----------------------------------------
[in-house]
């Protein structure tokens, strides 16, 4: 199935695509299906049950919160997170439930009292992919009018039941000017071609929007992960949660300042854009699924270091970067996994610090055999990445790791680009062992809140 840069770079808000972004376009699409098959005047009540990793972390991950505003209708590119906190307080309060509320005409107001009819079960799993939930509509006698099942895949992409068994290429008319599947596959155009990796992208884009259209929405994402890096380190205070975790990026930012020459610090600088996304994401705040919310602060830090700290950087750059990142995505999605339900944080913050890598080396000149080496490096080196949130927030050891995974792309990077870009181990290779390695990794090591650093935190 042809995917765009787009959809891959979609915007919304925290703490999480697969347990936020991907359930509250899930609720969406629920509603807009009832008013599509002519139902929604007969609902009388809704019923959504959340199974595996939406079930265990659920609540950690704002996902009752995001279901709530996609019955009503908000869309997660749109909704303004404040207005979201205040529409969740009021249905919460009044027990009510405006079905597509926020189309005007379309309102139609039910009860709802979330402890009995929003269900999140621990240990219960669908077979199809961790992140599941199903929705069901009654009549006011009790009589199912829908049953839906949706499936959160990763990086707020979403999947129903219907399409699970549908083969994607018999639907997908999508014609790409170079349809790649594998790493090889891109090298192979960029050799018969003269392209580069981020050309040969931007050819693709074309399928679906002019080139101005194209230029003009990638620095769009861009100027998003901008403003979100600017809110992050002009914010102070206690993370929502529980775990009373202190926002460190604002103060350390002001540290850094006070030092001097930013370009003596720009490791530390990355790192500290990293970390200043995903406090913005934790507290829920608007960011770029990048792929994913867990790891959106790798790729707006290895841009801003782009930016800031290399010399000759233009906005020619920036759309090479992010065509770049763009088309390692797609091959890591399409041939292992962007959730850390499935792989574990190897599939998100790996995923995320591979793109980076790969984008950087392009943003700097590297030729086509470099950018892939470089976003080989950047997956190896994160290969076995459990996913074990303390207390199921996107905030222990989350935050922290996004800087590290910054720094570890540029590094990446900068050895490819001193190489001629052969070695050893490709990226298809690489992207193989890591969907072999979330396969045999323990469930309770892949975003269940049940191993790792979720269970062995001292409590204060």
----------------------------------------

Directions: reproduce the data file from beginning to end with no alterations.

[in-house]
């Protein structure tokens, strides 16, 4: 199935695509299906049950919160997170439930009292992919009018039941000017071609929007992960949660300042854009699924270091970067996994610090055999990445790791680009062992809140 840069770079808000972004376009699409098959005047009540990793972390991950505003209708590119906190307080309060509320005409107001009819079960799993939930509509006698099942895949992409068994290429008319599947596959155009990796992208884009259209929405994402890096380190205070975790990026930012020459610090600088996304994401705040919310602060830090700290950087750059990142995505999605339900944080913050890598080396000149080496490096080196949130927030050891995974792309990077870009181990290779390695990794090591650093935190 042809995917765009787009959809891959979609915007919304925290703490999480697969347990936020991907359930509250899930609720969406629920509603807009009832008013599509002519139902929604007969609902009388809704019923959504959340199974595996939406079930265990659920609540950690704002996902009752995001279901709530996609019955009503908000869309997660749109909704303004404040207005979201205040529409969740009021249905919460009044027990009510405006079905597509926020189309005007379309309102139609039910009860709802979330402890009995929003269900999140621990240990219960669908077979199809961790992140599941199903929705069901009654009549006011009790009589199912829908049953839906949706499936959160990763990086707020979403999947129903219907399409699970549908083969994607018999639907997908999508014609790409170079349809790649594998790493090889891109090298192979960029050799018969003269392209580069981020050309040969931007050819693709074309399928679906002019080139101005194209230029003009990638620095769009861009100027998003901008403003979100600017809110992050002009914010102070206690993370929502529980775990009373202190926002460190604002103060350390002001540290850094006070030092001097930013370009003596720009490791530390990355790192500290990293970390200043995903406090913005934790507290829920608007960011770029990048792929994913867990790891959106790798790729707006290895841009801003782009930016800031290399010399000759233009906005020619920036759309090479992010065509770049763009088309390692797609091959890591399409041939292992962007959730850390499935792989574990190897599939998100790996995923995320591979793109980076790969984008950087392009943003700097590297030729086509470099950018892939470089976003080989950047997956190896994160290969076995459990996913074990303390207390199921996107905030222990989350935050922290996004800087590290910054720094570890540029590094990446900068050895490819001193190489001629052969070695050893490709990226298809690489992207193989890591969907072999979330396969045999323990469930309770892949975003269940049940191993790792979720269970062995001292409590204060």